Spironolactone is a potassium-sparing diuretic. Diuretics cause water loss and are used to treat a variety of conditions, including high blood pressure, heart failure, and diseases of the kidneys and liver. Spironolactone is available as a single agent and in a combination drug product.
One study showed that people taking diuretics for more than six months had dramatically lower blood levels of folic acid and higher levels of homocysteine compared with individuals not taking diuretics.1 Homocysteine, a toxic amino acid byproduct, has been associated with atherosclerosis. Folic acid is also an important cause of elevated homocysteine levels. Until further information is available, people taking diuretics for longer than six months should probably supplement with folic acid.
Preliminary research in animals suggests that amiloride, a drug similar to spironolactone, may inhibit the urinary excretion of magnesium.9 It is unknown if this same effect would occur in humans or with spironolactone. Persons taking more than 300 mg of magnesium per day and spironolactone should consult with a doctor as this combination may lead to potentially dangerous increases in the level of magnesium in the body. The combination of spironolactone and hydrochlorothiazide would likely eliminate this problem, as hydrochlorothiazide may deplete magnesium.
As a potassium-sparing diuretic, spironolactone reduces urinary loss of potassium, which can lead to elevated potassium levels.10 People taking spironolactone should avoid potassium supplements, potassium-containing salt substitutes (Morton Salt Substitute, No Salt, Lite Salt, and others), and even high-potassium foods (primarily fruit). Doctors should monitor potassium blood levels in patients taking spironolactone to prevent problems associated with elevated potassium levels.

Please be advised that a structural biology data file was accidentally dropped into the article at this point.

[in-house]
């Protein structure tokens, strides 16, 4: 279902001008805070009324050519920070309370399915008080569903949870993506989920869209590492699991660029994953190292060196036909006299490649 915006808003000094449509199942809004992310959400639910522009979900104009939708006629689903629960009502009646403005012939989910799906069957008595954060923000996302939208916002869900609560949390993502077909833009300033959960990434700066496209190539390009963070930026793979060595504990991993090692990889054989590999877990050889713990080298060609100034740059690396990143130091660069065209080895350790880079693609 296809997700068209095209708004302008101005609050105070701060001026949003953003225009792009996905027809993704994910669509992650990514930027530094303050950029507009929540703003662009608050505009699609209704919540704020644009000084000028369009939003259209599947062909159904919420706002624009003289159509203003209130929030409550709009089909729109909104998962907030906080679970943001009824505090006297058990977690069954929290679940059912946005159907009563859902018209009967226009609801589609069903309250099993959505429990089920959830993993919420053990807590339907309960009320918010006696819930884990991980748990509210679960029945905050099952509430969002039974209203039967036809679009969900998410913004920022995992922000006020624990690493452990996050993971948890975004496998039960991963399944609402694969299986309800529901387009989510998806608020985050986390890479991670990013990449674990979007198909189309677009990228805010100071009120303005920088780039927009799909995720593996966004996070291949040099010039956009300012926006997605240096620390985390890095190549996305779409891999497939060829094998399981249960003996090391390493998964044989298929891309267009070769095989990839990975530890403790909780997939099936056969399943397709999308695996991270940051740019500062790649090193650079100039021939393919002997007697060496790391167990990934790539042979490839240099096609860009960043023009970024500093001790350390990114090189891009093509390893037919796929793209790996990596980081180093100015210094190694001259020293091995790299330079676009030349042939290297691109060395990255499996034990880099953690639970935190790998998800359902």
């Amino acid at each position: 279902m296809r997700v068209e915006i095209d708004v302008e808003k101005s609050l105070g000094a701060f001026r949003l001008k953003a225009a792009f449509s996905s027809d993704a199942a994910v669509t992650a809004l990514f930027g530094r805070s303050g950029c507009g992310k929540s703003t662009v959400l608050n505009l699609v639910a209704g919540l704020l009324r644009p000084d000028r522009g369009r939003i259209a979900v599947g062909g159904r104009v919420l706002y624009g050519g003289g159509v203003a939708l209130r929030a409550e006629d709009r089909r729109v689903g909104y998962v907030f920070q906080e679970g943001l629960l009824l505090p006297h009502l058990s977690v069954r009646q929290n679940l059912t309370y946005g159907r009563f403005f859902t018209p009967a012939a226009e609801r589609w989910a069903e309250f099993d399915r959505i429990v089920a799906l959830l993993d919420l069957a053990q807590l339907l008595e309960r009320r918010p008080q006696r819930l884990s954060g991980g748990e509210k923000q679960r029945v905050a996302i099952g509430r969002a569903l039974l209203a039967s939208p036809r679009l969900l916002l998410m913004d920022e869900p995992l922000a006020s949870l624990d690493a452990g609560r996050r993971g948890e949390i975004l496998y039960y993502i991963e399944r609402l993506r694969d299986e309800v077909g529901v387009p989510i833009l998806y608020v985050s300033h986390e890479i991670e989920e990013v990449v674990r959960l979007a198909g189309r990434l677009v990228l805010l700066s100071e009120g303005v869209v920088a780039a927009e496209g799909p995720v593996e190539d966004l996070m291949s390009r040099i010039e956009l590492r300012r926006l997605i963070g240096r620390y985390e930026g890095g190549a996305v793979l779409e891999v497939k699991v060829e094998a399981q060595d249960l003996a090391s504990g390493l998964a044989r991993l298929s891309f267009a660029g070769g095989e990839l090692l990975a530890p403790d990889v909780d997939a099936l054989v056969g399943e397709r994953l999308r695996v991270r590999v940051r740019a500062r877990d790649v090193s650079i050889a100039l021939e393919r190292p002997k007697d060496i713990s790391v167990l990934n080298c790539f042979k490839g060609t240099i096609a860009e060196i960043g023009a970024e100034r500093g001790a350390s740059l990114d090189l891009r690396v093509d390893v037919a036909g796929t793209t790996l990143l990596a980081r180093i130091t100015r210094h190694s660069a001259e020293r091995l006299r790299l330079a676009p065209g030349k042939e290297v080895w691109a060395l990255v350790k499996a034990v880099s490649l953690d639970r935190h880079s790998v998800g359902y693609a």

However, one medication (Aldactazide) contains the combination of the potassium-sparing drug spironolactone and the potassium-depleting drug hydrochlorothiazide. With the use of Aldactazide, potassium excess and potassium depletion are both possible. People taking this combination drug should have their potassium levels monitored by a doctor to determine whether their potassium intake should be increased, reduced, or kept the same.
Diuretics, including spironolactone, cause increased loss of sodium in the urine. By removing sodium from the body, diuretics also cause water to leave the body. This reduction of body water is the purpose of taking diuretics. Therefore, there is usually no reason to replace lost sodium, although strict limitation of salt intake in combination with the actions of diuretics can sometimes cause excessive sodium depletion. On the other hand, people who restrict sodium intake and in the process reduce blood pressure may need to have their dose of diuretics lowered. People taking spironolactone should talk with their prescribing doctor before severely restricting salt.
1. Morrow LE, Grimsley EW. Long-term diuretic therapy in hypertensive patients: effects on serum homocysteine, vitamin B6, vitamin B12, and red blood cell folate concentrations. South Med J 1999;92:866–70.
2. Brinker F. Herb Contraindications and Drug Interactions. Sandy, OR: Eclectic Institute, 1997, 102–3.
3. Brinker F. Herb Contraindications and Drug Interactions. Sandy, OR: Eclectic Institute, 1997, 102–3.
4. Brinker F. Herb Contraindications and Drug Interactions. Sandy, OR: Eclectic Institute, 1997, 102–3.
5. Brinker F. Herb Contraindications and Drug Interactions. Sandy, OR: Eclectic Institute, 1997, 102–3.
6. Brinker F. Herb Contraindications and Drug Interactions. Sandy, OR: Eclectic Institute, 1997, 102–3.
7. Brinker F. Herb Contraindications and Drug Interactions. Sandy, OR: Eclectic Institute, 1997, 102–3.
8. Brinker F. Herb Contraindications and Drug Interactions. Sandy, OR: Eclectic Institute, 1997, 102–3.
9. Devane J, Ryan MP. The effects of amiloride and triamterene on urinary magnesium excretion in conscious saline-loaded rats. Br J Pharmacol 1981;72:285–9.
10. Ramsay LE, Hettiarachchi J, Fraser R, Morton JJ. Amiloride, spironolactone, and potassium chloride in thiazide-treated hypertensive patients. Clin Pharmacol Ther 1980;27:533–43.
Last Review: 05-01-2013
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